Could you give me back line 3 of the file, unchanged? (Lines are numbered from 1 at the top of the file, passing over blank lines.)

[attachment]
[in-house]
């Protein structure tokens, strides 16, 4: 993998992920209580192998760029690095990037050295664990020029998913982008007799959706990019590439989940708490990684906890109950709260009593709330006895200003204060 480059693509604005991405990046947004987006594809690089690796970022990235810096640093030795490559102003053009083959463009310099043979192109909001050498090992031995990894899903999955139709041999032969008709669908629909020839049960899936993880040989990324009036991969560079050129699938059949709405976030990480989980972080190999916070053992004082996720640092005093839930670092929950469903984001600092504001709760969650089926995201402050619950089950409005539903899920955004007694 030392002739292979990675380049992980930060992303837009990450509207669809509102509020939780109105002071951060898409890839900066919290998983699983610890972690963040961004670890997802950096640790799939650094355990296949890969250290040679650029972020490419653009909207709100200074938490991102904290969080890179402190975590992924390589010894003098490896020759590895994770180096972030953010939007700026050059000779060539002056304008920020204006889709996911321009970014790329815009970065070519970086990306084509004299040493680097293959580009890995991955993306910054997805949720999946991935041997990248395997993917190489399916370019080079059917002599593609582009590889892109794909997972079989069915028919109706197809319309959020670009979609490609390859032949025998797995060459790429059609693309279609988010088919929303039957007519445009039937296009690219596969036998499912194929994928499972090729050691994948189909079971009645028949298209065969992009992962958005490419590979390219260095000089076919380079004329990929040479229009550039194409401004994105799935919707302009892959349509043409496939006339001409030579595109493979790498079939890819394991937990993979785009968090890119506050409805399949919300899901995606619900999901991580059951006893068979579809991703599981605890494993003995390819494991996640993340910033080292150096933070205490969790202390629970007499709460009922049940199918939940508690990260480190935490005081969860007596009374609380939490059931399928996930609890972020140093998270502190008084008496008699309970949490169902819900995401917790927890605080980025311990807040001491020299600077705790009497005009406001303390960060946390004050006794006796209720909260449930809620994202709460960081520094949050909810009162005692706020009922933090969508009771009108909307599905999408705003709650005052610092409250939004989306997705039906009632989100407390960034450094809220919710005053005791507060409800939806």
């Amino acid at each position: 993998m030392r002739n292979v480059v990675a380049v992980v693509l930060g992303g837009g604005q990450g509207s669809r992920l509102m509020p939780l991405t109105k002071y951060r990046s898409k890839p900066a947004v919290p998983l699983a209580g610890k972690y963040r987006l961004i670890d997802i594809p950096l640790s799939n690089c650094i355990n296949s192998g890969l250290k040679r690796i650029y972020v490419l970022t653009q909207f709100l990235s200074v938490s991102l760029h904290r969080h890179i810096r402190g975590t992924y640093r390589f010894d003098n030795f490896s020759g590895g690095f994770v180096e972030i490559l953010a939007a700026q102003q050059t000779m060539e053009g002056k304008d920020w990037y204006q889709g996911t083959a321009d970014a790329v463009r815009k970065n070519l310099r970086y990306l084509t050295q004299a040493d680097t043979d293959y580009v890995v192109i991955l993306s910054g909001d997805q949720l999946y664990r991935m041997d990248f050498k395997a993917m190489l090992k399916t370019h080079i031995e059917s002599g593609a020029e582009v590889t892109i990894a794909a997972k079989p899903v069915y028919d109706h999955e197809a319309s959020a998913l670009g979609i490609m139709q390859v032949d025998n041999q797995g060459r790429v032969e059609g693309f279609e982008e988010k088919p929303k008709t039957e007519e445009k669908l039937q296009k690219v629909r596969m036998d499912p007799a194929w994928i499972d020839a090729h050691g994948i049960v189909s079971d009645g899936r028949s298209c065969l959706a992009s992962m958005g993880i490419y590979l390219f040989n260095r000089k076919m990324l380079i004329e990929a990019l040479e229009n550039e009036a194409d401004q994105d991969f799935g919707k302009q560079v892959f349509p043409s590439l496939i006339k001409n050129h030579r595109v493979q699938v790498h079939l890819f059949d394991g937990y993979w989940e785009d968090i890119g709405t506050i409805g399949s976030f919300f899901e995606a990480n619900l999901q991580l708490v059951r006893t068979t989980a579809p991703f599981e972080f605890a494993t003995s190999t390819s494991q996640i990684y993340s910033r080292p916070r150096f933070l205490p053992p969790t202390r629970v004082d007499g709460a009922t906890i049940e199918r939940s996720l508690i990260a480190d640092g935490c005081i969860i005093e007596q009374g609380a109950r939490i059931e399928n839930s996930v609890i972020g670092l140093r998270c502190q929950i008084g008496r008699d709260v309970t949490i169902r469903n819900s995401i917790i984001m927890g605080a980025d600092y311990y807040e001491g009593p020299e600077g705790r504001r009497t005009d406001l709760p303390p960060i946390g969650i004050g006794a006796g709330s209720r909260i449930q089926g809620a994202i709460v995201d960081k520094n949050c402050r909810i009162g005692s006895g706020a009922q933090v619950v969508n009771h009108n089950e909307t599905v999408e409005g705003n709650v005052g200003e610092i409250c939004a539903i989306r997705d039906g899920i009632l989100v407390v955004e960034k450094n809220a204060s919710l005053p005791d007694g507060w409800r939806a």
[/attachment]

């Amino acid at each position: 993998m030392r002739n292979v480059v990675a380049v992980v693509l930060g992303g837009g604005q990450g509207s669809r992920l509102m509020p939780l991405t109105k002071y951060r990046s898409k890839p900066a947004v919290p998983l699983a209580g610890k972690y963040r987006l961004i670890d997802i594809p950096l640790s799939n690089c650094i355990n296949s192998g890969l250290k040679r690796i650029y972020v490419l970022t653009q909207f709100l990235s200074v938490s991102l760029h904290r969080h890179i810096r402190g975590t992924y640093r390589f010894d003098n030795f490896s020759g590895g690095f994770v180096e972030i490559l953010a939007a700026q102003q050059t000779m060539e053009g002056k304008d920020w990037y204006q889709g996911t083959a321009d970014a790329v463009r815009k970065n070519l310099r970086y990306l084509t050295q004299a040493d680097t043979d293959y580009v890995v192109i991955l993306s910054g909001d997805q949720l999946y664990r991935m041997d990248f050498k395997a993917m190489l090992k399916t370019h080079i031995e059917s002599g593609a020029e582009v590889t892109i990894a794909a997972k079989p899903v069915y028919d109706h999955e197809a319309s959020a998913l670009g979609i490609m139709q390859v032949d025998n041999q797995g060459r790429v032969e059609g693309f279609e982008e988010k088919p929303k008709t039957e007519e445009k669908l039937q296009k690219v629909r596969m036998d499912p007799a194929w994928i499972d020839a090729h050691g994948i049960v189909s079971d009645g899936r028949s298209c065969l959706a992009s992962m958005g993880i490419y590979l390219f040989n260095r000089k076919m990324l380079i004329e990929a990019l040479e229009n550039e009036a194409d401004q994105d991969f799935g919707k302009q560079v892959f349509p043409s590439l496939i006339k001409n050129h030579r595109v493979q699938v790498h079939l890819f059949d394991g937990y993979w989940e785009d968090i890119g709405t506050i409805g399949s976030f919300f899901e995606a990480n619900l999901q991580l708490v059951r006893t068979t989980a579809p991703f599981e972080f605890a494993t003995s190999t390819s494991q996640i990684y993340s910033r080292p916070r150096f933070l205490p053992p969790t202390r629970v004082d007499g709460a009922t906890i049940e199918r939940s996720l508690i990260a480190d640092g935490c005081i969860i005093e007596q009374g609380a109950r939490i059931e399928n839930s996930v609890i972020g670092l140093r998270c502190q929950i008084g008496r008699d709260v309970t949490i169902r469903n819900s995401i917790i984001m927890g605080a980025d600092y311990y807040e001491g009593p020299e600077g705790r504001r009497t005009d406001l709760p303390p960060i946390g969650i004050g006794a006796g709330s209720r909260i449930q089926g809620a994202i709460v995201d960081k520094n949050c402050r909810i009162g005692s006895g706020a009922q933090v619950v969508n009771h009108n089950e909307t599905v999408e409005g705003n709650v005052g200003e610092i409250c939004a539903i989306r997705d039906g899920i009632l989100v407390v955004e960034k450094n809220a204060s919710l005053p005791d007694g507060w409800r939806a």